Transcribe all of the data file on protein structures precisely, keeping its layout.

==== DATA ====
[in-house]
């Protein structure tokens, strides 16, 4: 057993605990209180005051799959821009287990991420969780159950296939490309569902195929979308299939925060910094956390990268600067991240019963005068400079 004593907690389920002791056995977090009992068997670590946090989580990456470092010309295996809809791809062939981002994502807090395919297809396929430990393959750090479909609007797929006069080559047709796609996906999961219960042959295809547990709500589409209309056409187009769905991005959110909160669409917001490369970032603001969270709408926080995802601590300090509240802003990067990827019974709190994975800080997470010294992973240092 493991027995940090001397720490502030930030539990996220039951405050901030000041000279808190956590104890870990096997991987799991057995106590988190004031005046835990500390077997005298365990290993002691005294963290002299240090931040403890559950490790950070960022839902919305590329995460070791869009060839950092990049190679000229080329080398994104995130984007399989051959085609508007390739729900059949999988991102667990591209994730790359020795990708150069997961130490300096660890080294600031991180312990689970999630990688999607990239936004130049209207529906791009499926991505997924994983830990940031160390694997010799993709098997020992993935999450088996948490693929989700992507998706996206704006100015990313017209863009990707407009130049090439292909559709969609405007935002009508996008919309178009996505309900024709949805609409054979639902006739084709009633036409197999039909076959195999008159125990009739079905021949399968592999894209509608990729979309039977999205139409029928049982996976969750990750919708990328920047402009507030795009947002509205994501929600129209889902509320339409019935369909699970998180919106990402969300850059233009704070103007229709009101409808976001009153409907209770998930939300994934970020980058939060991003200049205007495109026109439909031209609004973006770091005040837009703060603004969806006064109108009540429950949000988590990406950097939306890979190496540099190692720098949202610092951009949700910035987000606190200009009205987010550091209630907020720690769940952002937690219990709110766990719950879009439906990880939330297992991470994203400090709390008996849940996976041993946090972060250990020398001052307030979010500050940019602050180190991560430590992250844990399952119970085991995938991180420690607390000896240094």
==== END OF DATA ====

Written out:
[in-house]
């Protein structure tokens, strides 16, 4: 057993605990209180005051799959821009287990991420969780159950296939490309569902195929979308299939925060910094956390990268600067991240019963005068400079 004593907690389920002791056995977090009992068997670590946090989580990456470092010309295996809809791809062939981002994502807090395919297809396929430990393959750090479909609007797929006069080559047709796609996906999961219960042959295809547990709500589409209309056409187009769905991005959110909160669409917001490369970032603001969270709408926080995802601590300090509240802003990067990827019974709190994975800080997470010294992973240092 493991027995940090001397720490502030930030539990996220039951405050901030000041000279808190956590104890870990096997991987799991057995106590988190004031005046835990500390077997005298365990290993002691005294963290002299240090931040403890559950490790950070960022839902919305590329995460070791869009060839950092990049190679000229080329080398994104995130984007399989051959085609508007390739729900059949999988991102667990591209994730790359020795990708150069997961130490300096660890080294600031991180312990689970999630990688999607990239936004130049209207529906791009499926991505997924994983830990940031160390694997010799993709098997020992993935999450088996948490693929989700992507998706996206704006100015990313017209863009990707407009130049090439292909559709969609405007935002009508996008919309178009996505309900024709949805609409054979639902006739084709009633036409197999039909076959195999008159125990009739079905021949399968592999894209509608990729979309039977999205139409029928049982996976969750990750919708990328920047402009507030795009947002509205994501929600129209889902509320339409019935369909699970998180919106990402969300850059233009704070103007229709009101409808976001009153409907209770998930939300994934970020980058939060991003200049205007495109026109439909031209609004973006770091005040837009703060603004969806006064109108009540429950949000988590990406950097939306890979190496540099190692720098949202610092951009949700910035987000606190200009009205987010550091209630907020720690769940952002937690219990709110766990719950879009439906990880939330297992991470994203400090709390008996849940996976041993946090972060250990020398001052307030979010500050940019602050180190991560430590992250844990399952119970085991995938991180420690607390000896240094």